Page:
Although fatal sepsis has been described before [9-11], in a search of PubMed we did not find any fatal sepsis as late complication of BCG instillations. What we report, to our knowledge, is the first case of disseminated BCG infection causing septicemia and death 6 years after intravesical treatment with BCG therapy for bladder cancer.

Case Report▴Top 

An 83-year-old man was hospitalized with a 2-week history of fever, malaise, anorexia and bleeding from a back drainage. The patient had previously undergone two trans-urethral resections receiving 12 intravesical bacillus Calmette-Guerin instillations without any complications for a high grade transitional cell carcinoma of the bladder. Due to tumor progression he was performed a radical cystoprostatectomy 5 years earlier of this admission. He also had an endovascular stent-graft repair of an infrarenal abdominal aortic aneurysm. Six months before this new admission, he was diagnosed from multiple retroperitoneal abscesses in which mycobacterium bovis grew. Since then, the patient received a combination of antitubercular medication.

Physical examination revealed an ill-appearing man. Pulmonary and cardiac examinations were unremarkable. He complained of abdominal pain in the right flank. Laboratory tests revealed abnormal liver function tests, anemia, renal insufficiency, leukocytosis and signs of coagulation disorder. A computed tomography (CT) scan of the abdomen showed a diffused and enlarged left psoas muscle. High doses of corticosteroids were associated to the antitubercular treatment. The patient developed a severe sepsis. Blood cultures were positive for acid-fast bacilli stains. Despite partial improvement, the course was complicated with a multiple organ failure, and the patient died two weeks after admission.


Permanent increase in neoplasm incidence including bladder neoplasm makes physicians to search for new forms and methods of treatment that prevents either appearance and/or progression of the disease. Application of new preparations entails in many cases appearance of side effects which sometimes are difficult to manage and thus must be monitored constantly. To avoid complications which in case of BCG application are very burdensome and sometimes dangerous for patient, it is necessary to intervene in due time.

The BCG therapy has been effectively used in the management of superficial bladder cancers. It is especially useful as an adjuvant therapy following bladder surgery for cancer. For instance, Demkow et al [2], in a recent study, reported that nearly 66% of the patients who received intravesical BCG therapy following complete transurethral resection of a bladder tumor were cancer free after a median follow-up of 45 months.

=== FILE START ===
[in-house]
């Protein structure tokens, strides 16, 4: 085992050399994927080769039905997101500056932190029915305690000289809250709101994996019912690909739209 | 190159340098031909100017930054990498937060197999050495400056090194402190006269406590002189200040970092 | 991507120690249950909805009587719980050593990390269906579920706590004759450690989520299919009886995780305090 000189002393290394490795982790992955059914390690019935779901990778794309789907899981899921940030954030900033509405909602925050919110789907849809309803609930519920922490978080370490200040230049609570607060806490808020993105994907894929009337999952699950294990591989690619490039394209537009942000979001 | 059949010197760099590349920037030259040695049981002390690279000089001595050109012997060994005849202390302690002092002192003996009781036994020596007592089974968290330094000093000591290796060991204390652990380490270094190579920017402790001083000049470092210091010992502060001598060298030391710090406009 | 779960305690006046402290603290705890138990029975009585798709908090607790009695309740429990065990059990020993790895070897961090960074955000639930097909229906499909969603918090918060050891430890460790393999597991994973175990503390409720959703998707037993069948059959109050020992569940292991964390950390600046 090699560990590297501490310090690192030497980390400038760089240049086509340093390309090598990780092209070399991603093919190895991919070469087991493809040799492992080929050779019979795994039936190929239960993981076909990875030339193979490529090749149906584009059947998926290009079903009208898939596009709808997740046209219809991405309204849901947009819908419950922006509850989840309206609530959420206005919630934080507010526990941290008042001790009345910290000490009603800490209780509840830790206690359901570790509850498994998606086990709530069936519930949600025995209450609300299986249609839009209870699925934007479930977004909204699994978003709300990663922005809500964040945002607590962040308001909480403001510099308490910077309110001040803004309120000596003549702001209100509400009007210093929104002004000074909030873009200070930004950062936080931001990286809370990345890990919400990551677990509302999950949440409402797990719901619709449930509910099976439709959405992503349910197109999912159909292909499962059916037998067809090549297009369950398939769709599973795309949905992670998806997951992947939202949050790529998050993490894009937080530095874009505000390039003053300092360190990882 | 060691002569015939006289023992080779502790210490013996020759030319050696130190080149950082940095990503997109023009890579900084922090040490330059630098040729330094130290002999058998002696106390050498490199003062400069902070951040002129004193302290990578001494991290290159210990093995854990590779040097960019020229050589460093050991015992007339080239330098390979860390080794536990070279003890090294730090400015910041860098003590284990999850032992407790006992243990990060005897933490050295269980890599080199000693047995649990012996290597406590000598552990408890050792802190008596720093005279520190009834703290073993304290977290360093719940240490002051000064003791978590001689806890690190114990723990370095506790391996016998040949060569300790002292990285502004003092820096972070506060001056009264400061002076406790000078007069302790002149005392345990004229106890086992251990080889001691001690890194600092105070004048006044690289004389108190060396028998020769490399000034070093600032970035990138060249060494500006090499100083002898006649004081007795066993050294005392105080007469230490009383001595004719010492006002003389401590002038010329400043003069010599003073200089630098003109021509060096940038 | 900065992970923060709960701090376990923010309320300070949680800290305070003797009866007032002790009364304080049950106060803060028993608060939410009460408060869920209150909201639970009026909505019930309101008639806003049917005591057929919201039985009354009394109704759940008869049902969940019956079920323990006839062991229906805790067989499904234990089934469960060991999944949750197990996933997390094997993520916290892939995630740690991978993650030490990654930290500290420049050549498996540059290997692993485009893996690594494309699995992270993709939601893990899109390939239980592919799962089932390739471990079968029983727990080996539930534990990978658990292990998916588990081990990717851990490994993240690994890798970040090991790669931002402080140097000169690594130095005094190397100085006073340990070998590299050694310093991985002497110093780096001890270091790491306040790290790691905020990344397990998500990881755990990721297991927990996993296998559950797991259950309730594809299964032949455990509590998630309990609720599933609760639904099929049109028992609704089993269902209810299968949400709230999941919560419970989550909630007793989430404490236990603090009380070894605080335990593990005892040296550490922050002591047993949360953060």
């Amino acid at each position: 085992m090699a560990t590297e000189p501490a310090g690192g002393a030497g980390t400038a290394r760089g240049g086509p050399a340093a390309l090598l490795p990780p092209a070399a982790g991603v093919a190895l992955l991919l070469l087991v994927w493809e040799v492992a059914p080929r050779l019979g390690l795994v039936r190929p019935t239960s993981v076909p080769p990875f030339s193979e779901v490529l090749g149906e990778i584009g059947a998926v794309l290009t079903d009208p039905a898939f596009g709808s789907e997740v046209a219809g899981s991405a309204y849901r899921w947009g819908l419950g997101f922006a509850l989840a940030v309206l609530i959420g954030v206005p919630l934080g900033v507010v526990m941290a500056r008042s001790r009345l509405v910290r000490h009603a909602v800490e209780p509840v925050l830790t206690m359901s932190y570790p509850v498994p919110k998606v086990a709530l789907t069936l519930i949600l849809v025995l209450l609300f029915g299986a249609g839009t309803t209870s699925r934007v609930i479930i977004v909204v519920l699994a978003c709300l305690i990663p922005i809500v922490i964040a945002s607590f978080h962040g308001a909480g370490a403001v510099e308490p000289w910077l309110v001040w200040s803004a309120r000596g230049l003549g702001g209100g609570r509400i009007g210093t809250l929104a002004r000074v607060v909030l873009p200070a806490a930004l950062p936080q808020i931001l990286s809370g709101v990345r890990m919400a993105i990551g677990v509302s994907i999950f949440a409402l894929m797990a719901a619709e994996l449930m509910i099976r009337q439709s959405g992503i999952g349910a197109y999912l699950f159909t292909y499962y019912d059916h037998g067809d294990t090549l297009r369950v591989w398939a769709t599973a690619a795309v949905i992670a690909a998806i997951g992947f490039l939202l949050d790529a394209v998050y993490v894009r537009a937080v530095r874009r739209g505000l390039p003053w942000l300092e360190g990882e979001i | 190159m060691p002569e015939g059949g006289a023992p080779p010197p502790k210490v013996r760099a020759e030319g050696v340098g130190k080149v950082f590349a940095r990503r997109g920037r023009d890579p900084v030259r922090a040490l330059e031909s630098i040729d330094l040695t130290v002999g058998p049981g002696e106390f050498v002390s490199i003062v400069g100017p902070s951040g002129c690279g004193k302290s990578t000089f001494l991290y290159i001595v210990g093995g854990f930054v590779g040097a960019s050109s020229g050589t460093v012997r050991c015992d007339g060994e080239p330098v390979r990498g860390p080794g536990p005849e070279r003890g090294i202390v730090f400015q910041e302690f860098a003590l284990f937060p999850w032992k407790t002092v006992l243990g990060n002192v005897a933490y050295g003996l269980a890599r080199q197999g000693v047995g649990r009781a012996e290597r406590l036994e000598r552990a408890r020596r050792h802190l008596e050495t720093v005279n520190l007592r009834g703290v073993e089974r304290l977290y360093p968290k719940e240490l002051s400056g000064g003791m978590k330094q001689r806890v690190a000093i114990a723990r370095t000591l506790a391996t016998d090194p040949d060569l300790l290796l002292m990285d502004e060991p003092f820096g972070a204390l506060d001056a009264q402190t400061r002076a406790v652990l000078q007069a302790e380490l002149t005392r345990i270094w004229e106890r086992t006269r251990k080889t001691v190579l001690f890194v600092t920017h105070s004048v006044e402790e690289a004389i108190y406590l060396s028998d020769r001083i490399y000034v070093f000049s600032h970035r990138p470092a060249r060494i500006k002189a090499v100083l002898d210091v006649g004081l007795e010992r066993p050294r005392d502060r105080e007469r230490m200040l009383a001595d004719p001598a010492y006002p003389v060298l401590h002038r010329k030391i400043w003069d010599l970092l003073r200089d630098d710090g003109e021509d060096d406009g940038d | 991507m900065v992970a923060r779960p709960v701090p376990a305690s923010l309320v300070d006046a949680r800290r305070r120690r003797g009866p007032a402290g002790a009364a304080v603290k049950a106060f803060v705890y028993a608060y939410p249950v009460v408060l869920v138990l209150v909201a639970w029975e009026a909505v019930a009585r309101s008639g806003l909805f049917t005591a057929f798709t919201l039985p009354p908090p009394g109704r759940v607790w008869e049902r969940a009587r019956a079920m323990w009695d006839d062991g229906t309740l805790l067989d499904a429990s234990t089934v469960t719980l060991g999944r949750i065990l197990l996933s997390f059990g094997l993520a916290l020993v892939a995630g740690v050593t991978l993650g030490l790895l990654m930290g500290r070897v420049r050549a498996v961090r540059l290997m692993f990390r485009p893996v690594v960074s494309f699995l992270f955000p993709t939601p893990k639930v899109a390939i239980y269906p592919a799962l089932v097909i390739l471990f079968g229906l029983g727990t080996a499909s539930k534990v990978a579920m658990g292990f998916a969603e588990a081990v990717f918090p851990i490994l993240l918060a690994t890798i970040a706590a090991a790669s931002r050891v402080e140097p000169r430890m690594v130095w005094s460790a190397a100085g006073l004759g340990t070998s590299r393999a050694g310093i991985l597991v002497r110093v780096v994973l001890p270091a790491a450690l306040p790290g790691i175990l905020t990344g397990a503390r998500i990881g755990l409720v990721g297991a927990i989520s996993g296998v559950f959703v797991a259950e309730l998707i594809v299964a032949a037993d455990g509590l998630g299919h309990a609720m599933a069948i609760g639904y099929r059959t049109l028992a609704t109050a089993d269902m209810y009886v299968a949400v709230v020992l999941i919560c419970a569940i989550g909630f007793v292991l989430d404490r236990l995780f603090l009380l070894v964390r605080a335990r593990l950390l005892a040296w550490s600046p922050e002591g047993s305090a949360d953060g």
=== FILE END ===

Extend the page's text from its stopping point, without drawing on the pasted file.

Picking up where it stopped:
Adverse events following intravesical BCG therapy are related to strain virulence, allergic reactions or to nosocomial urinary tract infections. BCG is a potent immunostimulator that exerts its urological effects by inducing a strong immune response and by causing cell cycle arrest at the G1/S transition phase [12, 13]. A multicenter reviewed and studied complications on 1,278 patients after bacillus Calmette-Guerin therapy for bladder cancer [14]. Cystitis occurred in 91% of the patients. Complications identified included fever in 50 patients (3.9%), granulomatous prostatitis in 17 (1.3%), bacillus Calmette-Guerin pneumonitis or hepatitis in 12 (0.9%), arthritis or arthralgia in 6 (0.5%), hematuria requiring catheterization or transfusion in 6 (0.5%), skin rash in 5 (0.4%), skin abscess in 5 (0.4%), ureteral obstruction in 4 (0.3%), epididymo-orchitis in 2 (0.2%), bladder contracture in 2 (0.2%), hypotension in 1 (0.1%), and cytopenia in 1 (0.1%). Deaths due to BCG sepsis and the high frequency of BCG-induced cystitis have compromised the use of BCG. However, with increased experience in applying BCG, the side-effects now appear to be less prominent. Serious side-effects are encountered in fewer than 5% [15]. Major complications can appear after systemic absorption of the drug, therefore BCG should not be administered during the first 2 weeks after transurethral resection, in patients with hematuria and after traumatic catheterization. Morbidity secondary to intravesical BCG may present both locally and systemically. Most patients suffer a self-limited irritative voiding syndrome. Prevention of these complications requires implementing rules of good practice for the instillations. The undesirable side effects should be recognized early. Their treatment should be rapid and adapted to the patient. Besides the commonly seen side effects of intravesical BCG instillations, very rare complications have been reported.